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Will iMac drain resources?

Will production of the new all-in-one computer hurt other Apple products?

    As Apple Computer sets it sights on the iMac, there is concern that it may be less focused than it should be on powerful notebooks and desktops that some of its most exacting customers need.

    Few doubt that the iMac is going to give a boost to Apple's market share and even its bottom line this year. See special report:
Apple's Gambit To make this happen, the company says it will spend more than $100 million on an advertising campaign, and its plants around the world are humming night and day to produce systems.

    But the company will have to perform a delicate balancing act to get its other products to market in timely fashion. Sources close to Apple mildly say employees are being moved from various production lines to work on iMacs, with the inevitable result being lower numbers of other systems being built.

    That could be particularly problematic to production channels for the popular PowerBook portable and high-end desktop G3 systems. The PowerBook G3 notebooks were introduced in May but largely overshadowed by the iMac fanfare, and some of the more expensive models have been available only in limited quantities.

    The company has to produce more iMacs to make the same amount of money it could generate by selling fewer of the more expensive G3 desktop and notebook systems. If iMac sales taper off too quickly and there is simultaneously a lack of high-end products, revenues could be negatively impacted.

    Apple's PowerBook G3 system with 292-MHz PowerPC 750 and 14.1-inch screen

    Apple factory workers
    Employees are working around the clock to produce iMacs at Apple's Elk Grove, California, plant.
    has been hard to come by ever since introduction. The lack of the high-end units is having a ripple effect on availability of the mid-range 250-MHz PowerBook, as well. Six resellers representing a mix of retail storefronts, catalog operations, and VARs (value-added resellers) all noted an acute shortage of the top two notebook configurations.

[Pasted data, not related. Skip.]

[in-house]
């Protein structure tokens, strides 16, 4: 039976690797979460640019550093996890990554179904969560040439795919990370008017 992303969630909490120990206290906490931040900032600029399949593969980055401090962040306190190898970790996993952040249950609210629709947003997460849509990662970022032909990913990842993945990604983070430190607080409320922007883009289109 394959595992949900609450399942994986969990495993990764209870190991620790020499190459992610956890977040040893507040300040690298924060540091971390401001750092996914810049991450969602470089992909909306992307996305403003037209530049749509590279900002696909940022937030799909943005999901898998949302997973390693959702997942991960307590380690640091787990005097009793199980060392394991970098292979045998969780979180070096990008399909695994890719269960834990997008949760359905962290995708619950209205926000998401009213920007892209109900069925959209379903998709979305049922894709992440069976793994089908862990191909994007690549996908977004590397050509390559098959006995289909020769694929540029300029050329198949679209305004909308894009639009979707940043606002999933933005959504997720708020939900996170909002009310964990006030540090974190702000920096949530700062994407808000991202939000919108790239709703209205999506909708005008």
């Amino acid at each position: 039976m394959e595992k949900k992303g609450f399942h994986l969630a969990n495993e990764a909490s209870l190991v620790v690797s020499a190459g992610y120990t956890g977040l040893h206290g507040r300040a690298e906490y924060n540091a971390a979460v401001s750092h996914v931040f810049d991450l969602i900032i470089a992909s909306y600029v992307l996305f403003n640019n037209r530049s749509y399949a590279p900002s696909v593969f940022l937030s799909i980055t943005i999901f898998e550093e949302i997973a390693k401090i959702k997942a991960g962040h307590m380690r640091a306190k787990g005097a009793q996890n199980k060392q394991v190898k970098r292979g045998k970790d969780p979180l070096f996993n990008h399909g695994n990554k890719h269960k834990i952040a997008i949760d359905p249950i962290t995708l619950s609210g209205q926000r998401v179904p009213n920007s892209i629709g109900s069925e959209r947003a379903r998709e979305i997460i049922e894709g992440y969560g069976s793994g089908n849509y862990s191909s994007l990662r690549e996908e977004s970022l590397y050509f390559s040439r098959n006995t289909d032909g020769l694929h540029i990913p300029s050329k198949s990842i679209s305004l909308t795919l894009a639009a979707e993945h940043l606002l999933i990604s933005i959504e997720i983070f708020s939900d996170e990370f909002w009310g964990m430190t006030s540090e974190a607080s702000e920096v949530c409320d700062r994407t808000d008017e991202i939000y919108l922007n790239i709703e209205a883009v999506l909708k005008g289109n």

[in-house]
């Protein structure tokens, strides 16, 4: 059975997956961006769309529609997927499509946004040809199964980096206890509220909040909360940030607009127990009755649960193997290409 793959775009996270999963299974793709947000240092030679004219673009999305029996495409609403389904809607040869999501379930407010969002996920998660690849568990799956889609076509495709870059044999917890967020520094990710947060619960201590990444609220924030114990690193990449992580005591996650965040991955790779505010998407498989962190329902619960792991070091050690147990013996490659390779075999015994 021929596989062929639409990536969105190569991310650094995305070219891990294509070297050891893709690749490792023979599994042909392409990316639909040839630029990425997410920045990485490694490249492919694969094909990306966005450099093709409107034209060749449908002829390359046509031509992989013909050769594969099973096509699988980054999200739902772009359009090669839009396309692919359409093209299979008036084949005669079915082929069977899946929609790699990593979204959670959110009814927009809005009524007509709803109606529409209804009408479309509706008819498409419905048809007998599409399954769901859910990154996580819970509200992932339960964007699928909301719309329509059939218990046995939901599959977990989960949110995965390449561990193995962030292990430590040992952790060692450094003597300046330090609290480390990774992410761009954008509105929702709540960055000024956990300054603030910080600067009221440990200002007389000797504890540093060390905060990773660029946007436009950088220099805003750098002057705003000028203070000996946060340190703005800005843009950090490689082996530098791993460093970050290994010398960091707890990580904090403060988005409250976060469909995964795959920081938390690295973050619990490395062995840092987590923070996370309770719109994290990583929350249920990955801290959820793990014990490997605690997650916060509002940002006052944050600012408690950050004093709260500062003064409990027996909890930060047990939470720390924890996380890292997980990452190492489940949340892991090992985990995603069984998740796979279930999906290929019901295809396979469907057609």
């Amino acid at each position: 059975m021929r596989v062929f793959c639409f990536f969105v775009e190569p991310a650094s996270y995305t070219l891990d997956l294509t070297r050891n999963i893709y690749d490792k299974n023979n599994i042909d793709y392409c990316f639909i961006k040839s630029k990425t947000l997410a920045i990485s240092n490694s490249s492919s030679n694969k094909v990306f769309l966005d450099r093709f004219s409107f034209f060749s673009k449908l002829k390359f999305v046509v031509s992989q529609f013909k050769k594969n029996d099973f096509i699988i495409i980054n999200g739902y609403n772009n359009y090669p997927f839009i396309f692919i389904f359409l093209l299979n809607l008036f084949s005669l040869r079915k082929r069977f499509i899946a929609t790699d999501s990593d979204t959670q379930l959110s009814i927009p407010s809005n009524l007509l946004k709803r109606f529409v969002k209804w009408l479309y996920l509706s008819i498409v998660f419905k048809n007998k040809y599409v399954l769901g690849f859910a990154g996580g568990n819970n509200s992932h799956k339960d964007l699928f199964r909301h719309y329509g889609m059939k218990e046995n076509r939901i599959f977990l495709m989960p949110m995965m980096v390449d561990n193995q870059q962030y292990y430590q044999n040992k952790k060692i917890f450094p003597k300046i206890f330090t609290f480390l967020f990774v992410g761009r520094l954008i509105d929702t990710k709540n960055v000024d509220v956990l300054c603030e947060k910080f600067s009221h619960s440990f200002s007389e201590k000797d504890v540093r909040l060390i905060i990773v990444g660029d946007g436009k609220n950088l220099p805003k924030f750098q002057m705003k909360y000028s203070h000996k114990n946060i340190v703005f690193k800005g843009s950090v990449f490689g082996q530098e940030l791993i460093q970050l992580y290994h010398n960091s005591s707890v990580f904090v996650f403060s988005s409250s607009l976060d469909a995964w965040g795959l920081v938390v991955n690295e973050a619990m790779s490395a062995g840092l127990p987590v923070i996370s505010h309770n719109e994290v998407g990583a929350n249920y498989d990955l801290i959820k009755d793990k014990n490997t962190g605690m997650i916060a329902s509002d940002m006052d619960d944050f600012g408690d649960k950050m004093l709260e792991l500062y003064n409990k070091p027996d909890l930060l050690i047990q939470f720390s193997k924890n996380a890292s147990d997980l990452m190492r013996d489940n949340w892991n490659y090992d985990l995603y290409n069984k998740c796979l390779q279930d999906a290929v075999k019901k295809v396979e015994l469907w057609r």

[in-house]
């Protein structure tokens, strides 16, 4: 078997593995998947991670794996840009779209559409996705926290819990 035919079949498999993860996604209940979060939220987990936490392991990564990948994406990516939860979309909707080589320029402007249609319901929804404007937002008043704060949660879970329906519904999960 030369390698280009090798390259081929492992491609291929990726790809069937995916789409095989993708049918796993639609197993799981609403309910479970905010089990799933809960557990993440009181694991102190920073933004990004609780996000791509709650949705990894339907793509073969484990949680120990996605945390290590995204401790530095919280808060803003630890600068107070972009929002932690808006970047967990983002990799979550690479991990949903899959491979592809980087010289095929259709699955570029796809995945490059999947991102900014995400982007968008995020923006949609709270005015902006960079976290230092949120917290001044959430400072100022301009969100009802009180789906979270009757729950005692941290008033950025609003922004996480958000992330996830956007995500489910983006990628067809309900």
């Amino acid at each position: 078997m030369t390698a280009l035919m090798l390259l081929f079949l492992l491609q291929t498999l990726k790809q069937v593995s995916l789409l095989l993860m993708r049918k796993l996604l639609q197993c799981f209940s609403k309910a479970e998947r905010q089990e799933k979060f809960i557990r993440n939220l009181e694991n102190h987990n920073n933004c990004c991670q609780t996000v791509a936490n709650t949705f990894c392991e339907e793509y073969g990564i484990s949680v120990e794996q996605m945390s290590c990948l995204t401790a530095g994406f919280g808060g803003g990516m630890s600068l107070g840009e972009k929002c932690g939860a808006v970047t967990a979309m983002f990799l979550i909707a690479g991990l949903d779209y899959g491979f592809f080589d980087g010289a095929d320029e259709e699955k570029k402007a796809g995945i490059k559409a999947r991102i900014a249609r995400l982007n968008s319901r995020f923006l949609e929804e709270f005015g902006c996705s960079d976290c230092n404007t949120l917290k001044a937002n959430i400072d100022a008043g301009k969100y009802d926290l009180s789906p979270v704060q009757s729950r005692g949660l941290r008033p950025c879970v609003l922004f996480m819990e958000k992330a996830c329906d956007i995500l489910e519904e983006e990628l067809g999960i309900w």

Anecdotal evidence suggests that the desktop systems are being affected as well. Yesterday, Apple dealers started advertising a new G3 system with 366-MHz PowerPC processor. However, one reseller that spoke to CNET News.com said Apple unexpectedly decided not announce the system because of concerns about system availability--even as some dealers were taking orders for the computer. The system, along with the 333-MHz system, will reportedly not be widely available until mid-September.

    Mitch Manditch, senior vice president of worldwide sales at Apple, said the shortage was not the result of increased iMac production, noting that the products are made on different production lines and that they are not impacting each other.

    Whatever the case, the high end of the Power Macintosh line is suffering too, according to some users. Current systems have three internal slots for accepting add-in circuit boards, which is all the slots that most of its customers need. However, a good portion of its professional customers in the desktop publishing and video editing markets are either running out of these slots or can't get items such as high-end graphics accelerator boards to fit in current systems.

    Apple was working on designs with six expansion slots last year, but the project got canceled in favor of the G3 systems that had the widest appeal and cost less to manufacture.

    Industry sources indicate that Apple is again working on a six slot system and other designs that would include AGP (accelerated graphics port) 3D graphics technology but that currently the company's engineering resources are focused on products that will ship to the largest audience.

    "It's an issue that's been going on forever. A six-slot system won't help with Wall Street [analysts]," said one sympathetic source. "Apple's got to have volume sales. It's understandable. It will help the company make enough money so it can come back later and give us what we need."

    But even with the resources being devoted to the flashy new iMac, there are some remaining questions about how many systems will be available and how long customers might have to wait to receive their order. Interim CEO Steve Jobs seemed to indicate in a New York Times article in July that Apple couldn't meet demand.

    "We're going to make a lot of iMacs this quarter, [but] even making a lot, there's no way we will meet demand this quarter," Jobs told the Times. "We hope to meet demand next quarter. That's just the way it is when you have a hot product."  

    Go to: Banking on the iMac